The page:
Tag Archives: peripheral neuropathy

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October 2013 Webinar – Peripheral Neuropathy

October 2013 Webinar – Peripheral Neuropathy

Have you ever experienced peripheral neuropathy?  Did it feel like a numbness or tingling in your hands or feet?  Did it last several weeks, or several years?  Cindy S. Tofthagen, Ph.D., ARNP, AOCNP, University of South Florida College of Nursing Assistant Professor and Concentration Director of Oncology, discussed this important topic and ways to manage it. Although peripheral neuropathy is a known common side effect of some chemotherapy regimens, there are many different types of peripheral neuropathy, and many different causes.  Dr. Tofthagen explains exactly what it is that’s happening, why it happens, and what causes it to happen.  And then, most importantly, tips on the best ways to manage it. View/download the slides

Two Advances in Understanding, Treating Painful Chemo Neuropathy

Recent studies show some promise in understanding chemo-caused neuropathy, and perhaps in using a common medicine to ease the worst symptoms in some people. Study shows neuropathy relief for some using antidepressant  A well-designed clinical study has provided the first evidence that the antidepressant Cymbalta® (duloxetine) can provide some patients with significant relief from peripheral neuropathy caused by chemotherapy. From 20 to 40 percent of cancer patients given neurotoxic chemotherapy–taxanes, platinum-based including Eloxatin® (oxaliplatin), vinca alkaloids, bortezomib–will develop painful peripheral neuropathy (numbness, tingling, burning in hands or feet). If the pain is severe, colorectal cancer patients often have to reduce the dose or stop taking Eloxatin. Even then, this painful condition

Depression Drug May Ease Peripheral Neuropathy Pain

The antidepressant drug Duloxetine (Cymbalta®) was shown in a recent study to provide pain relief to people suffering from peripheral neuropathy caused by chemotherapy. Chemotherapy drugs such as oxaliplatin (Eloxatin®, used in the FOLFOX regimen for colorectal cancer) can damage “peripheral” nerve cells (those beyond the brain and spinal cord), causing pain, tingling, numbness especially in feet and/or hands. This side effect, called chemotherapy-induced peripheral neuropathy (CIPN), can worsen over time and last long after the chemotherapy has stopped. (More information on CIPN can be found here.)

Cold Weather's Coming. . . and Oxaliplatin Difficulties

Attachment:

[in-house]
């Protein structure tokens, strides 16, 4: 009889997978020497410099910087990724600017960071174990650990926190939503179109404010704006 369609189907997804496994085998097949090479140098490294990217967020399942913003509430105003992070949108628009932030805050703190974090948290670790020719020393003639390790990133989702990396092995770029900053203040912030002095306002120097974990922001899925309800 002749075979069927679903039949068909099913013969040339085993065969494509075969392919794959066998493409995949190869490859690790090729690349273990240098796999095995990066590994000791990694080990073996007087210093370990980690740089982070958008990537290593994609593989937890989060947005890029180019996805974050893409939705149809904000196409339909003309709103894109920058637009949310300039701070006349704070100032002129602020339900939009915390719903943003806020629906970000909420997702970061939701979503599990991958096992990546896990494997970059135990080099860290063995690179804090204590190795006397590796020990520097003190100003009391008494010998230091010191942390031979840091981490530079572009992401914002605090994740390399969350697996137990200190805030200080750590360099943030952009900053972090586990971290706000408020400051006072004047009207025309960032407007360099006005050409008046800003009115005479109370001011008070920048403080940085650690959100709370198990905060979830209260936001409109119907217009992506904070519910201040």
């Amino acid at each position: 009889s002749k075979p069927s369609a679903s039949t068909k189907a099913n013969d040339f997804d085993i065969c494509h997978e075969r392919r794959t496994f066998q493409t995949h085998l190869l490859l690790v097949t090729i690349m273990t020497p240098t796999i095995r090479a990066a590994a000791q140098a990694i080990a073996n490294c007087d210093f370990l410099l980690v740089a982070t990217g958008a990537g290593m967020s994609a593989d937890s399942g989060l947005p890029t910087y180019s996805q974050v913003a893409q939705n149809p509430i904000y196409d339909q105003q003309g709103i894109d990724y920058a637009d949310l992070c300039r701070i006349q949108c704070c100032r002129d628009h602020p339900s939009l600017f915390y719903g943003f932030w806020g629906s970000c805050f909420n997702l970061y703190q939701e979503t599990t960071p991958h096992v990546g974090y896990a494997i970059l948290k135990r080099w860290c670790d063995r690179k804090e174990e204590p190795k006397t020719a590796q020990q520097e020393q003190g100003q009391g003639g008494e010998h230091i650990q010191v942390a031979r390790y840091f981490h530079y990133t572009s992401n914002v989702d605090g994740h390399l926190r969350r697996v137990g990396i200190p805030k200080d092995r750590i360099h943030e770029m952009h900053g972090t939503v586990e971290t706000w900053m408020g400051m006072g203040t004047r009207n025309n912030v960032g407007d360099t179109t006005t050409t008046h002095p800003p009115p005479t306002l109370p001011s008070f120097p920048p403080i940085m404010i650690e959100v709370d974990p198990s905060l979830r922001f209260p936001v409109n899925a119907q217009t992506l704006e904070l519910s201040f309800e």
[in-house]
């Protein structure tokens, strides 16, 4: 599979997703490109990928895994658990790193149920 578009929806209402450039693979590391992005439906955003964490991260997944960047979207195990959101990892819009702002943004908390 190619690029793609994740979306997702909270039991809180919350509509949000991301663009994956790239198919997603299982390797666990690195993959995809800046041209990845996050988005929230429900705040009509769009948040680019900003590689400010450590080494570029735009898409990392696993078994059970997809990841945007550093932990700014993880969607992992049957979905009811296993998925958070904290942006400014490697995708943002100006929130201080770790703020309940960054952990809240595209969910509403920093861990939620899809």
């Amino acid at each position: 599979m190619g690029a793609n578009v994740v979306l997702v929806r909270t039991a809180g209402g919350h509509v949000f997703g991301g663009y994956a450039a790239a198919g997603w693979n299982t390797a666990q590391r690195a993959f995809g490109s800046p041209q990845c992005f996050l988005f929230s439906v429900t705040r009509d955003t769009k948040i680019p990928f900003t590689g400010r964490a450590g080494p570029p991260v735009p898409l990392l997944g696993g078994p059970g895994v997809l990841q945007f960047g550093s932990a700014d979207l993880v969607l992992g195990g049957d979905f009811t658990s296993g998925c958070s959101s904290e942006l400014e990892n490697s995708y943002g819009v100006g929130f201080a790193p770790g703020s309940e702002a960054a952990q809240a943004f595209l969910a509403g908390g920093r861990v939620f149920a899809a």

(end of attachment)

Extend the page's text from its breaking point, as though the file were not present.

There was frost on the grass this morning when I let the little dog out.  A hard freeze is predicted for the next few nights, a sign that winter and its ice and snow isn’t far off. Cold is a special problem for people who are getting Eloxatin® (oxaliplatin) for colon and rectal cancer.  Almost all patients on FOLFOX will experience acute neuropathy within a few hours of each oxaliplatin infusion.  This is acute, short-term, and ends within few days. About a third will go on to a chronic peripheral neuropathy that begins as oxaliplatin doses accumulate.  Most patients will experience some tingling and numbness in their hands and feet. 

Highlights from ASCO 2011

While there weren’t new blockbuster announcements for colorectal cancer this year at the American Society for Clinical Oncology’s (ASCO) Annual Meeting, there was plenty of focus on making what we already have work better and on choosing the patients who will benefit the most from treatments, as well as those who might not be helped at all. (Note, many of these issues will be discussed in detail on our upcoming patient webinar.) Highlights: While adding oxaliplatin to 5-FU improves five year survival slightly for stage II colon cancer, it increases side effects, particularly tingling and numbness in the feet.  An analysis of several NSABP trials found that two or three

Calcium and Magnesium Safely Reduce Oxaliplatin Side Effects

Infusions of calcium and magnesium can reduce numbness and tingling caused by oxaliplatin without affecting survival, according to a recent study in the Netherlands.  But the infusions didn’t affect treatment success. Most colorectal cancer patients being treated with oxaliplatin chemotherapy experience some sensory peripheral neuropathy that may vary from mild tingling in their hands and feet to pain and difficulty walking.  Although peripheral neuropathy usually gets better within a few months after treatment ends, it can last years for some patients. Sometimes patients need to stop oxaliplatin treatments before they get full advantage from them because of this troublesome side effect.

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